1.Myth : Cell phones cause cancer.
Truth : Contrary to popular belief, cell phones are not believed to be a cause of cancer. There is no credible study available that consistently proves that using a cell phone has the ability to cause cancer.
- Myth : If your mom or dad had cancer, you will have it too.
Truth : While it is true that some cancers are genetic, this does not mean that one will definitely develop cancer because of their heredity. Cancers such as breast cancer, ovarian cancer and colorectal cancer are a few of the cancers that can be passed down genetically. If a parent has these cancers, the cancer gene may be passed to their child. If a child inherits the gene, it only raises the likelihood of developing cancer, not guaranteeing a cancer sentence.
3.Myth: I am losing too much hair, I might have cancer. Cancer causes hairloss.
Truth : Cancer does not cause hair loss. Hair loss is a side effect of cancer treatments, like chemotherapy and radiation therapy. Not everyone who has chemotherapy or radiation loses their hair either.
- Myth: Only women get breast cancer.
Truth : This is by far the biggest cancer myth of all. Men get breast cancer also! An estimated 1500 men will be diagnosed and about 500 will die from the disease this year. Male breast cancer is uncommon, yet still happens. Male breast cancer cases are about 1% of all the breast cancers in men & women
- Myth: Wearing antiperspirants and deodorant can cause cancer.
Truth : According to the National Cancer Society, there is no conclusive evidence from recent studies that wearing them can cause breast cancer. This cancer myth is by far one of the most popular among women.
6.Myth : Cancer is almost always fatal.
Truth : While cancer can cause death, But new breakthroughs in early detection of cancer have made it much more treatable. It is estimated that 40% of cancer patients reach or exceed the five year survivor mark!
7.Myth: Some types of cancer can be contagious.
Truth: No type of cancer is contagious. However, there are two known contagious viruses, HPV and Hepatitis C, that can cause cancer. HPV is a known risk factor for cervical cancer and Hep C causes liver cancer. Both viruses can be transmitted through unprotected sexual intercourse, although Hep C is more often transmitted through blood to blood contact such as sharing needles and transfusions.
- Myth: Positive thinking will cure cancer.
Truth: While maintaining a positive outlook during cancer treatment is essential, it will not cure cancer. Being optimistic helps with quality of life during treatment. There is no scientific evidence that a positive attitude will cure cancer
9.Myth: Injury, blow oy Piercing Your Nipples May Causes Breast Cancer in Men and Women
Truth: An injury to the breast or nipple cannot lead to cancer development. The only real medical risk factor for piercing the nipple is infection
- Myth : Treating cancer with surgery causes it to spread throughout the body
Truth : Specialists in cancer surgery know how to safely take biopsy samples and to remove tumors without causing spread of the cancer. In many cases, surgery is an essential part of the cancer treatment plan.
For a few types of cancer, surgeons take extra precautions to prevent any chance of the cancer spreading. For example, in testicular cancer the entire testicle containing the cancer is removed, so no cancer cells are dislodged. Doctors who perform surgery for cancer are specialists and are highly trained in the intricacies of cancer and anatomy.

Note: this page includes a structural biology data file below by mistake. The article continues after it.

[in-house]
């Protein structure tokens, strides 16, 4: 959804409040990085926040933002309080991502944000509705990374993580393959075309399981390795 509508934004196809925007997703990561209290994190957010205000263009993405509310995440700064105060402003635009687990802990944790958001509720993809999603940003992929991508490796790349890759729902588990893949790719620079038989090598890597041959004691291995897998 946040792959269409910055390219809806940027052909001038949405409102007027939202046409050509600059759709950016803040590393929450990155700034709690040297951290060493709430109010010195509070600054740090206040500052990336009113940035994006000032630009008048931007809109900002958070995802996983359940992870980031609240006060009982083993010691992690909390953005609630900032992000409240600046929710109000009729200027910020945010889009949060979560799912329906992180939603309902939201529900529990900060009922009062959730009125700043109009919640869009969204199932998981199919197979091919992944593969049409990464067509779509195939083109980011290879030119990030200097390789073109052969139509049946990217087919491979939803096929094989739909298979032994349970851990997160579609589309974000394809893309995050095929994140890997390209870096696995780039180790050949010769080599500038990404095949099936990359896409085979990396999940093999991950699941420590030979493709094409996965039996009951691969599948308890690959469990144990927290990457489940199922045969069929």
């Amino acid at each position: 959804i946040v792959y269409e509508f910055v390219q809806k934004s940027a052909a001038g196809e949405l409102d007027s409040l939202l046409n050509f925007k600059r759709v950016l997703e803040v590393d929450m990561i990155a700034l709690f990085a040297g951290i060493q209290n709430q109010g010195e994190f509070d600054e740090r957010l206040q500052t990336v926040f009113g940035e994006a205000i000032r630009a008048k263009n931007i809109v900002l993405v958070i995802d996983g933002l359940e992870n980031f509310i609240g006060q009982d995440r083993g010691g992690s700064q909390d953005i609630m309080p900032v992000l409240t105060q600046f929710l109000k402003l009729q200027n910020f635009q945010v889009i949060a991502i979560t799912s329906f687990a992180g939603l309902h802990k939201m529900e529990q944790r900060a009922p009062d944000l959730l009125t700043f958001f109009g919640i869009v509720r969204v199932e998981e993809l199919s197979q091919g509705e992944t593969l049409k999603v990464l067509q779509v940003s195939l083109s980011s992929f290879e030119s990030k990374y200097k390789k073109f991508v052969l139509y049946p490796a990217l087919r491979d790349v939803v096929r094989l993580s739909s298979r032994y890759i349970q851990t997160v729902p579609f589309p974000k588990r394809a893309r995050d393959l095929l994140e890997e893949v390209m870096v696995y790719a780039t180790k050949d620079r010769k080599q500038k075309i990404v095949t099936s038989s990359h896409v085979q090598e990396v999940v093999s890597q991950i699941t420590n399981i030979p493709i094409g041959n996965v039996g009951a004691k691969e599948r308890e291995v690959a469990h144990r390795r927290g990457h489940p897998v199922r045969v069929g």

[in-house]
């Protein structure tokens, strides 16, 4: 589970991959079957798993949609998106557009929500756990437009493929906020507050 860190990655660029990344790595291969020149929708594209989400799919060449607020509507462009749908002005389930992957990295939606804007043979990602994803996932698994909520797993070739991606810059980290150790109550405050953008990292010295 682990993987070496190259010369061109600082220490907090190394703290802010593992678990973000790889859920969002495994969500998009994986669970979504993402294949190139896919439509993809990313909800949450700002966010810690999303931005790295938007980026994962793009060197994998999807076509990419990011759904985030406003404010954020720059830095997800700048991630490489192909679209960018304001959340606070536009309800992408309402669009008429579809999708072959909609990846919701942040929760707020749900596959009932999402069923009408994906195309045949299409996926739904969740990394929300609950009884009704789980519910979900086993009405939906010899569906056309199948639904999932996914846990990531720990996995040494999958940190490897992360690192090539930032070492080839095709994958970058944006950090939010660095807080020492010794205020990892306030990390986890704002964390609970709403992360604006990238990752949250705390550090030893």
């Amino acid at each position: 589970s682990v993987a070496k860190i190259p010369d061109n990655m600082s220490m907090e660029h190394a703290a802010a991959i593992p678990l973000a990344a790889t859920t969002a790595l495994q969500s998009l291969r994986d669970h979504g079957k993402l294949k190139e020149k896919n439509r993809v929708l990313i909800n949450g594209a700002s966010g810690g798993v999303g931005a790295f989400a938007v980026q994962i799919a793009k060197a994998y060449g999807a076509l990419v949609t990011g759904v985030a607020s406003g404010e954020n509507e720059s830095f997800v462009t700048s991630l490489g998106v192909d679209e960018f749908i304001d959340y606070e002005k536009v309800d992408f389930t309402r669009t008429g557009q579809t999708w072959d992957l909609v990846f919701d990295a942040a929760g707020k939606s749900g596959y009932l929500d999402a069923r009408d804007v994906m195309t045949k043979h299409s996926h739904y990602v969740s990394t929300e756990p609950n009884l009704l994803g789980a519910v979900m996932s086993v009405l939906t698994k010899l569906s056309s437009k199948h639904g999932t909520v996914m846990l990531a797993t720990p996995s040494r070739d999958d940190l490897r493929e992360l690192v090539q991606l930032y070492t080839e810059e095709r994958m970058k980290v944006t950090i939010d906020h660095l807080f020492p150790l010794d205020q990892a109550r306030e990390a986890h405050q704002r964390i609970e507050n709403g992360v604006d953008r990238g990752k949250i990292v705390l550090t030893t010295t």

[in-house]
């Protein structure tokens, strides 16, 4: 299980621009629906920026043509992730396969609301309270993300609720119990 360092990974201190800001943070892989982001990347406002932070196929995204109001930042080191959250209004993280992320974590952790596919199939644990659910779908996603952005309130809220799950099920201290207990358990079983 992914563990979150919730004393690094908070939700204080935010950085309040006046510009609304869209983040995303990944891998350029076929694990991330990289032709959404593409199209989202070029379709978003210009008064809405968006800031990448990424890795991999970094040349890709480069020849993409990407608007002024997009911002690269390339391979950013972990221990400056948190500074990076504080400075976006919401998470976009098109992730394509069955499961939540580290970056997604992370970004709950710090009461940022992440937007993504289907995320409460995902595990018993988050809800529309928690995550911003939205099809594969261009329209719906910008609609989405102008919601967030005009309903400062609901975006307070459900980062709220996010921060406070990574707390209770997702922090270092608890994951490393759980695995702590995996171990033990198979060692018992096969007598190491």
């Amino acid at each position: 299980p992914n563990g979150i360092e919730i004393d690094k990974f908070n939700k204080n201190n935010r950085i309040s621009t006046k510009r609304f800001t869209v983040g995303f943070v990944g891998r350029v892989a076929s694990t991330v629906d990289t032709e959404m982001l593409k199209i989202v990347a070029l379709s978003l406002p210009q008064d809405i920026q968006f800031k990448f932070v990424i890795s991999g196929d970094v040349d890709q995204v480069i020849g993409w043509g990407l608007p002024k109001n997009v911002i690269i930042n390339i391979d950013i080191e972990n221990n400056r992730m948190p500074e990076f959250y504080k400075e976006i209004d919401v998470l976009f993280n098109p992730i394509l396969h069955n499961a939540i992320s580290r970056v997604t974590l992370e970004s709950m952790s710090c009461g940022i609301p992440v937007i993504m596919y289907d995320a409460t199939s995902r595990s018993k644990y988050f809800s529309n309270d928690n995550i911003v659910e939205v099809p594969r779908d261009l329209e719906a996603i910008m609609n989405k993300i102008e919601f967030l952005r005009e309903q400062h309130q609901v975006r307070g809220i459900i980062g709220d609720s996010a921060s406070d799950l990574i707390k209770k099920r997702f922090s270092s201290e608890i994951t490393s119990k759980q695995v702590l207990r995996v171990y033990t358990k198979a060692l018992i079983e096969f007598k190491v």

- Myth: Living in a polluted city is a greater risk for lung cancer than smoking a pack of cigarettes a day.
Truth : This myth appeals to smokers, who are trying to convince themselves that tobacco use isn’t all that bad.
Reality: The truth is just the opposite, but more than a third of those questioned in the Health/Prevention survey agreed with the myth that living in a polluted city is a greater risk for lung cancer than smoking a pack of cigarettes a day.
Air pollution is far less likely to cause lung cancer than smoking cigarettes. Being a smoker, or even being frequently exposed to secondhand smoke is more dangerous than the level of air pollution encountered in U.S. cities. Dirty air does contribute to lung cancer risk, but has a greater impact on heart disease, asthma and chronic bronchitis.
Lung cancer was a rare disease at the beginning of the 20th century, when few people smoked. The introduction of manufactured cigarettes, which made them readily available, changed this. About 87 percent of lung cancers are thought to result from smoking or passive exposure to tobacco smoke. Today, lung cancer is the leading cause of cancer death in men and women. The longer you smoke and the more packs per day you smoke, the greater your risk.
If you don’t smoke, but breathe in the smoke of others (secondhand smoke or environmental tobacco smoke) you are also at increased risk for lung cancer. A nonsmoker who is married to a smoker has a 30 percent greater risk of developing lung cancer than the spouse of a nonsmoker. Workers who have been exposed to tobacco smoke in the workplace are also more likely to get lung cancer.
12.Mammograms help prevent breast cancer.
Fact: Mammograms can save lives but they do not prevent breast cancer. They help detect breast cancer in its earliest stages, when it’s most treatable — thereby improving your chance of surviving breast cancer by 30 percent or more.